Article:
Anyone who has walked in the mountains will have experienced the savage beauty and mystery of these places; the hugely fickle climate; the vast open skies; and most of all an unending sense of discovery. They draw you back again and again. This more than anything else is distilled in the alpine plants we grow in our gardens. They take us to places we may never be able to go. Or places we have been and may never be able to return. They inspire us to try and find ways of growing them as well as we can. And they reward us, if we are lucky, with flowers of a refined and exquisite form. Those who have seen the Spring Gentian, Gentiana verna, studding the turf of the Alps cannot have helped feeling a quickening of the heart. And this plant, even if not long-lived, can be grown successfully in the garden, even if never as breathtaking as in its native home.

Why is it,then, with our sophisticated and abiding passion for gardening that so many gardeners turn their backs on these pretty little plants? Is it a sign that gardeners are no longer

drawn to a challenge? Or that the modern craze for instant effect takes away from a deeper understanding and care for plants? Or is it, as many would say, simply fashion? Whichever, or all of these, our gardens are the eventual losers.

Perhaps I can let you in on a little secret; many alpines, once you have learned how, are not difficult to grow at all. But don?t give them the crude rockery so perfectly described by Reginald Farrer as a ?Dog?s Grave? or ?Devil?s Lapful?! On the other hand neither are expensive or elaborate preparations required. The key to all is drainage and even six to nine inches of fine to coarse grit and stones over the normal garden soil will enable a wide range of plants to be grown successfully. In my dry south-east garden I have had great success simply by excavating a spade?s depth of soil and filling in with fine gritty sand. In an area of around 100 square feet over 200 different plants grow, giving an extraordinary amount of pleasure. The nicest way to grow many alpines is in troughs and raised beds around the house, where the chance to watch and tend for them closely is a great learning experience.

Nothing worthwhile is achieved without effort and this is so true of a garden which occupies you in many different ways. Where the mixed border is an overall feast for the eyes, the alpine bed is more a kaleidoscope of individual plants, all with their particular origins. And it is this personal history of the plants that is so entrancing. Where do they come from? What climate do they experience in their natural homes? How are they best propagated? Which of your friends would like a plant? We stand back from the garden border and admire it, but with alpines a deeper and more intimate conversation ensues.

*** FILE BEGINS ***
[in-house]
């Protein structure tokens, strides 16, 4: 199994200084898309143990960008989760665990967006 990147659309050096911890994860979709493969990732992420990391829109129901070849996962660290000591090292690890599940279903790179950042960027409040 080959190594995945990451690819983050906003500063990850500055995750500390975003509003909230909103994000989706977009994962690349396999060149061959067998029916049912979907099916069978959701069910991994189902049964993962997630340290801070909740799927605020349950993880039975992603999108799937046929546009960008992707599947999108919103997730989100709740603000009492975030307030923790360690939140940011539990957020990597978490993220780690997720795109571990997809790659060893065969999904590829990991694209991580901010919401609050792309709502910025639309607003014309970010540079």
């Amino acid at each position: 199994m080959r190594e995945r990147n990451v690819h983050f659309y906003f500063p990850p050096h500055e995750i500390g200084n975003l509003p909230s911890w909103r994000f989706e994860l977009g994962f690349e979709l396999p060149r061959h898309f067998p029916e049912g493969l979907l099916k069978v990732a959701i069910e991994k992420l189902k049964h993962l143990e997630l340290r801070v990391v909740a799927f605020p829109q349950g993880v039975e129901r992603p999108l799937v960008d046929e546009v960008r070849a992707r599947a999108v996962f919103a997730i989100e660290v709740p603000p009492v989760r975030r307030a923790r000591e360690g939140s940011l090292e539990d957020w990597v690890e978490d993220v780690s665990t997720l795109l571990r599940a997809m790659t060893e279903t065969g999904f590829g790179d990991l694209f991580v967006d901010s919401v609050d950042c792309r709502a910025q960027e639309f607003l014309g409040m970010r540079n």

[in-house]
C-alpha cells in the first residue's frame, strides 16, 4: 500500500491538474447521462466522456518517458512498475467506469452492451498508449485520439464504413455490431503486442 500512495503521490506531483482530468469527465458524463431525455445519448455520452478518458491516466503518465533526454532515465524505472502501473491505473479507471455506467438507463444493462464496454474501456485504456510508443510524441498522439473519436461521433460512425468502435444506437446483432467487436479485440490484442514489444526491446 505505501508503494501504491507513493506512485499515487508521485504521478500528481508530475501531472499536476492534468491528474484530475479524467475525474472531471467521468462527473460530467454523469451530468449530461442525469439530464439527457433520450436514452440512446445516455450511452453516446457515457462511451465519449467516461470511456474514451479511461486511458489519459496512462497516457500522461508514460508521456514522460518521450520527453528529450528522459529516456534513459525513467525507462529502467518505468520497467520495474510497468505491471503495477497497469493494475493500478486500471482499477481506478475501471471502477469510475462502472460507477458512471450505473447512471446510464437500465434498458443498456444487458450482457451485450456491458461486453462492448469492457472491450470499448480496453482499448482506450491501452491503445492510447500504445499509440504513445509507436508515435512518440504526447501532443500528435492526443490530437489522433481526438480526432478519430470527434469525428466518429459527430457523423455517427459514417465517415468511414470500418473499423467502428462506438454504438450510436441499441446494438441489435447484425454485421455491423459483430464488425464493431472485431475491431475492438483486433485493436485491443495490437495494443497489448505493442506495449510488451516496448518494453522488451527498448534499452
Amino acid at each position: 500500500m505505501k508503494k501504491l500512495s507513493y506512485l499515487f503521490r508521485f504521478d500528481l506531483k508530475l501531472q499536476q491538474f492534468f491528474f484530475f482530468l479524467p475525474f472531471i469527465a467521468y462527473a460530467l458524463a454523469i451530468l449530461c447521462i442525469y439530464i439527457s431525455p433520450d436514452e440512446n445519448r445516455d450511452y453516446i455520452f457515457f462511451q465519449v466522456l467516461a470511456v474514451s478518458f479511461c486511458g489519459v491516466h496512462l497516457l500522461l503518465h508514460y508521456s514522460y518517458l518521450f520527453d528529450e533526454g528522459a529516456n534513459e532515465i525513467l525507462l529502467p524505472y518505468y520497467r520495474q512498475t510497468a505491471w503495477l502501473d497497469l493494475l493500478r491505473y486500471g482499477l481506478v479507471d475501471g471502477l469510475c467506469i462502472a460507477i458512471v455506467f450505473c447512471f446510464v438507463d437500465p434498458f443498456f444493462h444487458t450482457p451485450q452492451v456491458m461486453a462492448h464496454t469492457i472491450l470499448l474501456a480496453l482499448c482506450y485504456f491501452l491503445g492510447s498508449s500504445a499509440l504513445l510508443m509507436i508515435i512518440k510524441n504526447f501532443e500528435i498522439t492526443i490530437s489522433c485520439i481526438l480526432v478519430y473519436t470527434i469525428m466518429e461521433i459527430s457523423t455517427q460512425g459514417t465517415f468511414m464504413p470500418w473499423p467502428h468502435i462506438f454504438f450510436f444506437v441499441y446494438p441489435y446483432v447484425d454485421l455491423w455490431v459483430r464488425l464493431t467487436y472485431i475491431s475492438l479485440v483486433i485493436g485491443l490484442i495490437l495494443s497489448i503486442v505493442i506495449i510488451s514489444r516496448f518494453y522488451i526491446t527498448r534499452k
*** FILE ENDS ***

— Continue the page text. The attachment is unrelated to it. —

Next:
There is room for both of course and few of us who love alpines don?t also grow many other plants too. And this gives the lie to the criticism that they are only for the specialist. They can add to any garden and are so varied that they can suit all tastes. Some gardeners may travel to their mountain homes where they look their best, and be keen to relive these memories back in their own gardens. Some may relish the challenge of growing them as well as possible by tuning in to their needs. Others may enjoy the excitement of sowing seed and taking cuttings and sharing plants with their friends. Or still more of collecting particular genera or species from certain regions. The scope is wide and never ending and gives the alpine garden arguably the greatest stimulation of any branch of gardening.

So here is why you should think of growing alpines in your garden. You will learn a lot along the way and find that the world opens up in front of your eyes. Much more you will meet others who delight in those high places too, and be able to share in a whole new experience of gardening. Try it and see.

Contribution from Margaret Young 02 May 2011, 16:21top / bottom of page
Telegraph article

Shelagh, I wouldn't fret, the article had other shortcomings too... for instance, the largest man made crevice garden is not in Montreal but in Denmark at the Bangsbo Botanic Garden, also made under the supervision of ZZ. I suspect the author would have done better to have paid more attention to Paul Cumbleton's notes!